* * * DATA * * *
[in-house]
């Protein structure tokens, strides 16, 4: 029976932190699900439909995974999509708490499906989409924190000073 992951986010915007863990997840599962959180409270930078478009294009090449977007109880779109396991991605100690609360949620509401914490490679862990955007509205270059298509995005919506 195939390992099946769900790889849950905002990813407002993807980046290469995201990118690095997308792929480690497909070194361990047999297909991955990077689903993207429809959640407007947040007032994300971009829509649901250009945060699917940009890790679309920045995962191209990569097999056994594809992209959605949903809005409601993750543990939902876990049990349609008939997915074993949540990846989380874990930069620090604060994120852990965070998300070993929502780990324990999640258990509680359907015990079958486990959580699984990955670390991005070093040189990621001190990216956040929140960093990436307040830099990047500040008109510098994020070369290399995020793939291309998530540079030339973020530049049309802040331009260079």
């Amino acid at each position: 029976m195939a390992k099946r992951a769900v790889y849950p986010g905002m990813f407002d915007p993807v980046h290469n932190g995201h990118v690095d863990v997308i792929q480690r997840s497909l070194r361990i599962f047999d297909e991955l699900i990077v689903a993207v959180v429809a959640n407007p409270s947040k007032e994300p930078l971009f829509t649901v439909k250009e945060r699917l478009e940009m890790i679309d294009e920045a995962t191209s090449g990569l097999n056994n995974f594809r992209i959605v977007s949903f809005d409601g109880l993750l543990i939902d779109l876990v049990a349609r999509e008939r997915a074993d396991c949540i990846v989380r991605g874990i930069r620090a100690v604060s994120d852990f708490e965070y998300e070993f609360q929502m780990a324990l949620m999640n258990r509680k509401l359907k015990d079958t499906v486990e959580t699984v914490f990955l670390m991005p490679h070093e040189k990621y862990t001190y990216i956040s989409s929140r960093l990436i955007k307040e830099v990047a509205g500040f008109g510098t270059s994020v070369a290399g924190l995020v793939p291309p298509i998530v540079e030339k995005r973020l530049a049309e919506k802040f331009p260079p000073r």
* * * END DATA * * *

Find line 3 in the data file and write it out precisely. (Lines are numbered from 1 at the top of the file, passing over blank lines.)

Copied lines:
């Amino acid at each position: 029976m195939a390992k099946r992951a769900v790889y849950p986010g905002m990813f407002d915007p993807v980046h290469n932190g995201h990118v690095d863990v997308i792929q480690r997840s497909l070194r361990i599962f047999d297909e991955l699900i990077v689903a993207v959180v429809a959640n407007p409270s947040k007032e994300p930078l971009f829509t649901v439909k250009e945060r699917l478009e940009m890790i679309d294009e920045a995962t191209s090449g990569l097999n056994n995974f594809r992209i959605v977007s949903f809005d409601g109880l993750l543990i939902d779109l876990v049990a349609r999509e008939r997915a074993d396991c949540i990846v989380r991605g874990i930069r620090a100690v604060s994120d852990f708490e965070y998300e070993f609360q929502m780990a324990l949620m999640n258990r509680k509401l359907k015990d079958t499906v486990e959580t699984v914490f990955l670390m991005p490679h070093e040189k990621y862990t001190y990216i956040s989409s929140r960093l990436i955007k307040e830099v990047a509205g500040f008109g510098t270059s994020v070369a290399g924190l995020v793939p291309p298509i998530v540079e030339k995005r973020l530049a049309e919506k802040f331009p260079p000073r």